Senators Boucher, Hwang urge schools, parents, and communities to fight anti-Semitism, racism
State Senator Toni Boucher (R-26) and Senator Tony Hwang (R-28) said Monday, June 4, that they are disturbed and disappointed by the news of anti-Semitic taunts made during a recent high school lacrosse game.
A student group known as the “Bomb Squad” at Fairfield College Preparatory School is accused of using anti-Semitic slurs at a Jewish Staples High School Lacrosse team member. Members also are accused of holding a sign referencing male genitalia and urinating on school grounds and cars in the Staples High School parking lot.
Sen. Boucher represents Westport, where Staples High School is located. Sen. Hwang represents Fairfield.
“I can’t express how disappointed I was to read about something like this happening at what should be a positive event. These actions turned cheering for a high school sports team into a very negative incident that expresses a bigotry that is outrageous and intolerable,” Sen. Boucher said. “The rise in anti-Semitism and racism during the past year is something I never thought I would see again. I would like to see it wiped out of our society. This certainly requires stronger measures on the part of the schools, the community, and parents.”
As Co-Chair of the legislature’s Education Committee, Sen. Boucher spent several legislative sessions trying to get Holocaust education as a required high school curriculum component. This year, with the cooperation of other Education Committee members, the Holocaust education bill became law, Public Act 18-24.
Sen. Hwang, who co-sponsored the Holocaust education bill, said, “The behavior at the lacrosse game is unacceptable, hurtful and must be a catalyst for greater respect and tolerance of diversity in our community.Hate Has No Home Here in Connecticut. We must use what happened at the game as a teachable moment, and use it as a tool to combat hateful acts of prejudice and bias. Let us also reflect on the overall tone of vitriol and negativity in our social interactions and respect differences in opinion. We can lead by example and work to heal our communities through dialogue, through tolerance, and through kindness. Clearly, we have a lot work to do. I am ready to lead and work together to build up our community.”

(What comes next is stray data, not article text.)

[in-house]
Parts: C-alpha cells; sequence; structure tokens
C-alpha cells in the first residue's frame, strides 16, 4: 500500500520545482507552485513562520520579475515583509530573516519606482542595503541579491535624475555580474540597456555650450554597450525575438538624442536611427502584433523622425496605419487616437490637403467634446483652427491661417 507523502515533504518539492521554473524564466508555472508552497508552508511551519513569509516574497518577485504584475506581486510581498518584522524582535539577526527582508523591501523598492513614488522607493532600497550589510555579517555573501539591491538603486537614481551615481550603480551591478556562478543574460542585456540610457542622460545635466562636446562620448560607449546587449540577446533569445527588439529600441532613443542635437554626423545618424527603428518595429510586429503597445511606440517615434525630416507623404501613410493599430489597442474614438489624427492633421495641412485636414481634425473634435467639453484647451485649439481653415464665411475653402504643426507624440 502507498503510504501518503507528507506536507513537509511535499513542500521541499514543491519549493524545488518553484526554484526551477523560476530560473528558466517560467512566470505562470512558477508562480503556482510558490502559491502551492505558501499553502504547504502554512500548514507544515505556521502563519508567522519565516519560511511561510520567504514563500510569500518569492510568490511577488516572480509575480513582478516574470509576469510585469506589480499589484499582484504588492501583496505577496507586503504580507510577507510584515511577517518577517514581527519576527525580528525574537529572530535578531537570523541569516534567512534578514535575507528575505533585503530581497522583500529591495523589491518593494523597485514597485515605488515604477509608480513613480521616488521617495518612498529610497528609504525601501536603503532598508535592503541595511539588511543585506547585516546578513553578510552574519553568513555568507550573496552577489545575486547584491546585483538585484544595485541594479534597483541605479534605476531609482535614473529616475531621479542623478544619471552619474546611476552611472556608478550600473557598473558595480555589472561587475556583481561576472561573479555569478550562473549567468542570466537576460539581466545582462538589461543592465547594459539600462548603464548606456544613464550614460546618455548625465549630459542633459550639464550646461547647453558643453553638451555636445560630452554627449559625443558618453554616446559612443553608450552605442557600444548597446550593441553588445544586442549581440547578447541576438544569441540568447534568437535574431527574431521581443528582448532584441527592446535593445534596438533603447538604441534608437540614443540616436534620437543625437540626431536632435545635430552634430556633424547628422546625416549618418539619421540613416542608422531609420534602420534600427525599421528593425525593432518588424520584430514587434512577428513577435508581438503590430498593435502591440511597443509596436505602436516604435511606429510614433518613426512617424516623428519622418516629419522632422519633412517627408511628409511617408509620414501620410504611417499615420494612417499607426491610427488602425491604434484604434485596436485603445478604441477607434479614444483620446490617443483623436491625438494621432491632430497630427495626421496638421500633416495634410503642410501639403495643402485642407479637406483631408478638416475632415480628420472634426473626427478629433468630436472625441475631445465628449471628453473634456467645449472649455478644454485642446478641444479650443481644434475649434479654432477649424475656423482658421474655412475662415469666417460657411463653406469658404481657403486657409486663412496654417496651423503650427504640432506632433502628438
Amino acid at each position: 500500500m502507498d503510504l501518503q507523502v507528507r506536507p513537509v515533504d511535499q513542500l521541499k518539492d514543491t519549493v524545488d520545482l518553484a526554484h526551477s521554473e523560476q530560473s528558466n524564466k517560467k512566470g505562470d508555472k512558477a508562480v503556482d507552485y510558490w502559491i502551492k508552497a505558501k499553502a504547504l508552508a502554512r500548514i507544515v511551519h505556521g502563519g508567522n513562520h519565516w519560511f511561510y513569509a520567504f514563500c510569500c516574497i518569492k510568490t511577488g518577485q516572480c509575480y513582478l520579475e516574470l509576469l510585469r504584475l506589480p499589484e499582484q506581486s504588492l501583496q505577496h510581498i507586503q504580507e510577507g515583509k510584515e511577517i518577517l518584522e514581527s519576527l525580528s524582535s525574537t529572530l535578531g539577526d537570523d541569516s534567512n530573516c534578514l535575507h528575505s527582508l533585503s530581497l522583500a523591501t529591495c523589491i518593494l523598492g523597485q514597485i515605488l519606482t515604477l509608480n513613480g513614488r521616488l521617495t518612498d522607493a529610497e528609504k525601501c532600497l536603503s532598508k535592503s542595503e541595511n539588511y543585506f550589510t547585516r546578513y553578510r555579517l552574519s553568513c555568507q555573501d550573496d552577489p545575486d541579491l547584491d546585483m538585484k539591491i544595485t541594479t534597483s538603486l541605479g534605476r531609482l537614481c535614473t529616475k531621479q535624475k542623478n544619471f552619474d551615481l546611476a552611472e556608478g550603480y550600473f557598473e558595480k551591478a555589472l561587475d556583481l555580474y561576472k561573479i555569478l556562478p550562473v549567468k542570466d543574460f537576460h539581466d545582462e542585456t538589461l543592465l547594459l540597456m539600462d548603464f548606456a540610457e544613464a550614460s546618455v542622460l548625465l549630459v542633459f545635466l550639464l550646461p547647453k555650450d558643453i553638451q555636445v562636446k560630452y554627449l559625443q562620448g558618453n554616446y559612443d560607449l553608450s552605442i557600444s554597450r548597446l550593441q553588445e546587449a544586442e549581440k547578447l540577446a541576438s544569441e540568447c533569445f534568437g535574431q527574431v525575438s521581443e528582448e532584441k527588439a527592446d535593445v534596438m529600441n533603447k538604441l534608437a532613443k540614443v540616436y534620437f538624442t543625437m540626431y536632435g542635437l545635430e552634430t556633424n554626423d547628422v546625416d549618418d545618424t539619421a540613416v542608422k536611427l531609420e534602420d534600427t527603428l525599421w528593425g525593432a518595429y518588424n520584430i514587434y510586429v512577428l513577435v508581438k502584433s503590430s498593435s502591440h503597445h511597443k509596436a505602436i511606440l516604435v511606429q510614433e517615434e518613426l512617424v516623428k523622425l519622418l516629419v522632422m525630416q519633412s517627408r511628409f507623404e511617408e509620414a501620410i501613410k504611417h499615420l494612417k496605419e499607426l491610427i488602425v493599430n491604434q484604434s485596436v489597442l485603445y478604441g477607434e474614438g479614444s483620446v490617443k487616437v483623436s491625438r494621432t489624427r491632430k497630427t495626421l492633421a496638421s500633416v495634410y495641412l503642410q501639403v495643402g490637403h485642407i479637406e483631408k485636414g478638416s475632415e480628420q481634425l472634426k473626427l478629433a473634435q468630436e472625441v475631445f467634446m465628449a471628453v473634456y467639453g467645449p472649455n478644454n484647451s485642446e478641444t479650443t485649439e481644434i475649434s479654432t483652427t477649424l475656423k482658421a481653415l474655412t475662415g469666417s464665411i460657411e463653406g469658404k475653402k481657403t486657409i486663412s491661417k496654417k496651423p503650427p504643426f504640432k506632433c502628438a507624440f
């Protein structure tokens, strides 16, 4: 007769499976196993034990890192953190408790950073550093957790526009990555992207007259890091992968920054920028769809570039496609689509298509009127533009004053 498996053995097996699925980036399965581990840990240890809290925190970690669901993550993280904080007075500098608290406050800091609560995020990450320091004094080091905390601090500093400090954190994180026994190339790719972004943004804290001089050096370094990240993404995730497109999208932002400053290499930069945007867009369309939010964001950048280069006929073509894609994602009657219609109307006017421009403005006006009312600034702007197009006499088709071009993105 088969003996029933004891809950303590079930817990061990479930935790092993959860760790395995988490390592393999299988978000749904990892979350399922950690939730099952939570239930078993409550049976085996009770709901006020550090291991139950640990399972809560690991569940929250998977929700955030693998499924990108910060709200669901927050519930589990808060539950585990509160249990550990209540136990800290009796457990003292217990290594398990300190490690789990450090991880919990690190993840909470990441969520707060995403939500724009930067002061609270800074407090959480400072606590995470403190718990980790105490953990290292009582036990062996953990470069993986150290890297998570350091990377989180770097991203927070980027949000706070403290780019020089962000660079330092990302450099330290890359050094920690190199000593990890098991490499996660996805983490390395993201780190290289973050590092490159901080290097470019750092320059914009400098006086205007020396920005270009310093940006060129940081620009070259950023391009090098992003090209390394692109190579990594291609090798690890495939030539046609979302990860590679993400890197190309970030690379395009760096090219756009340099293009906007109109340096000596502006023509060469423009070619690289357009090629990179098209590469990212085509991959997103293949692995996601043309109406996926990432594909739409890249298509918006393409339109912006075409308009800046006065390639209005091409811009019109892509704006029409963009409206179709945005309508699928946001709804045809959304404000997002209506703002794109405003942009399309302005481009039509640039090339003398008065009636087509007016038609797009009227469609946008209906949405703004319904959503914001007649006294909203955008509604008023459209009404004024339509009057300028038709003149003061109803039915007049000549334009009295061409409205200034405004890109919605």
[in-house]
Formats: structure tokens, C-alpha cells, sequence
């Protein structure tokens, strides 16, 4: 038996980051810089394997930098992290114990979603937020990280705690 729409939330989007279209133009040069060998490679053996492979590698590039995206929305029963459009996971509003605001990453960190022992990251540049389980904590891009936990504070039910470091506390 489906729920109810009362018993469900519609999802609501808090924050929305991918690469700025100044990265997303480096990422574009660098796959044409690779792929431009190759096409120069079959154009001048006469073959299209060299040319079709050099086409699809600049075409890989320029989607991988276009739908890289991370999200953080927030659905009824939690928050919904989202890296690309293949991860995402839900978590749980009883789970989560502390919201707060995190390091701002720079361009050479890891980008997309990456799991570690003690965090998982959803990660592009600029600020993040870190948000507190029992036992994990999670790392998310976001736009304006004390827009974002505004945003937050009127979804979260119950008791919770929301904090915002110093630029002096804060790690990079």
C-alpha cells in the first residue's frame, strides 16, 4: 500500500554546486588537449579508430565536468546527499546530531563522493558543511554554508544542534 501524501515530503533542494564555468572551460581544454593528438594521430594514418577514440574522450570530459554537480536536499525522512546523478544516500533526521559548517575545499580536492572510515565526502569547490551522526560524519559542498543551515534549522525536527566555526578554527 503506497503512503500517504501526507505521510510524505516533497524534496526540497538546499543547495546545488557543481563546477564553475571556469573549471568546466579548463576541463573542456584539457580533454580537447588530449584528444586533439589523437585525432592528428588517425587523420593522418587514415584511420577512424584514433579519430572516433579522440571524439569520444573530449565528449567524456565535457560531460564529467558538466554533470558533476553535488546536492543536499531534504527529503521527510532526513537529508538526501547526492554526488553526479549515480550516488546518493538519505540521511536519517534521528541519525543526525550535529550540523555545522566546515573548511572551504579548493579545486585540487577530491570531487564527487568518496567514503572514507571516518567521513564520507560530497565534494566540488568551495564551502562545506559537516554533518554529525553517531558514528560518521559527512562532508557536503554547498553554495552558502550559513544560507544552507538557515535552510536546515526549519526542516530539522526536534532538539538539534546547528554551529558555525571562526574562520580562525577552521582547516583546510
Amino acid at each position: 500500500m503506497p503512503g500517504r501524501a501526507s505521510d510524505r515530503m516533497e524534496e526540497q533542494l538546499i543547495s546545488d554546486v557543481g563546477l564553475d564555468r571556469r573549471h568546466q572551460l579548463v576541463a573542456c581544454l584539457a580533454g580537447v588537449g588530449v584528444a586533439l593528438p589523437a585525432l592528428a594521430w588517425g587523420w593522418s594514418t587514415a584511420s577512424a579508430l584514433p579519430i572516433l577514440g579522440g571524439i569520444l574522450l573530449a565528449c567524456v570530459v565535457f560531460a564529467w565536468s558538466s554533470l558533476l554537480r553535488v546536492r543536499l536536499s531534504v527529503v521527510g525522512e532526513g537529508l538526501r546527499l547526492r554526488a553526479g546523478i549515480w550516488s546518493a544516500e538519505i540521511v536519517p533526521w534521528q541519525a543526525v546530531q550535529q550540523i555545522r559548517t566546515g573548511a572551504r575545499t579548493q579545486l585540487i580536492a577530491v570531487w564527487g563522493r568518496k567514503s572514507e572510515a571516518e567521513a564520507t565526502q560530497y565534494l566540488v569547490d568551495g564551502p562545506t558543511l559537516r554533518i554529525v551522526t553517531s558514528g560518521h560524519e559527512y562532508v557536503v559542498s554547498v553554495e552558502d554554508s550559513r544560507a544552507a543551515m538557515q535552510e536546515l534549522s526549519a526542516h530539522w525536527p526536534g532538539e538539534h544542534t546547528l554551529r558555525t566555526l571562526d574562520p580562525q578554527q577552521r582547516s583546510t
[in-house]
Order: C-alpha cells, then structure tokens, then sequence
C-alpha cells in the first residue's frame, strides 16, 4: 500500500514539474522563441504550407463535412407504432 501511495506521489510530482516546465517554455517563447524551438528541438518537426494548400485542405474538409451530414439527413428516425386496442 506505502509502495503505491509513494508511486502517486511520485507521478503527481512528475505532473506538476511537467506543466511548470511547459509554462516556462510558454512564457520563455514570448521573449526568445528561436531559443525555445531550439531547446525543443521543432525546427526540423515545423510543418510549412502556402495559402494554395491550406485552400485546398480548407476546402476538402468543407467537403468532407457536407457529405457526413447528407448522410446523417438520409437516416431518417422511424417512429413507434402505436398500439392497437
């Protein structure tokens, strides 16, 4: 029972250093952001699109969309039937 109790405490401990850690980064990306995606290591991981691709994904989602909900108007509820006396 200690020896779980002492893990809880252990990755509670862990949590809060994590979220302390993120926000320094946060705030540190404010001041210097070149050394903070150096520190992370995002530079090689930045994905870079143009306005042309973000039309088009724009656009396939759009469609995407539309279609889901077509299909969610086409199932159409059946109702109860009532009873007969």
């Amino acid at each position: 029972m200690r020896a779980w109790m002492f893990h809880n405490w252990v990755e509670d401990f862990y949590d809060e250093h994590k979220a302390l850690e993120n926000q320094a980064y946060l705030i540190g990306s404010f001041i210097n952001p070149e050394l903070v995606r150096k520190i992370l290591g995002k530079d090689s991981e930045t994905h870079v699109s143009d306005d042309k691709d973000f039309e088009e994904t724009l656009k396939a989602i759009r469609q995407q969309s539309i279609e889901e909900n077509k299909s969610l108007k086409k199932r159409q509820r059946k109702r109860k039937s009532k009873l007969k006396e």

Sen. Boucher has sought to require Holocaust education be included in high school social studies curriculum since she was a member of the Connecticut House of Representatives.
“I spent a lot of time on this issue in Hartford in the legislature to bring greater education about this issue. We have to teach our children about why thoughtless, hateful words and actions can never be tolerated. Children need to be sensitized to the ways bigoted words and small actions can grow into something much more harmful,” she said. “This is the time when this must be addressed. We need to take action immediately and strongly. It can’t wait until next school year. It’s time to revisit the past so people can get a sense of how damaging this truly is.”
Sen. Boucher and Sen. Hwang said a number of organizations are willing to provide educational materials about the Holocaust and other genocides as no charge to the schools.
Numerous incidents of anti-Semitic and racist graffiti and actions have taken place throughout the state, Sen. Boucher said, which highlights the need for more education and conversations about these issues. She called on private schools to join public schools in requiring Holocaust and genocide education in their curriculums.
Sen. Boucher represents the communities of Bethel, New Canaan, Redding, Ridgefield, Weston, Westport, and Wilton.
Sen. Hwang represents the communities of Easton, Fairfield, Newtown, Weston, and Westport.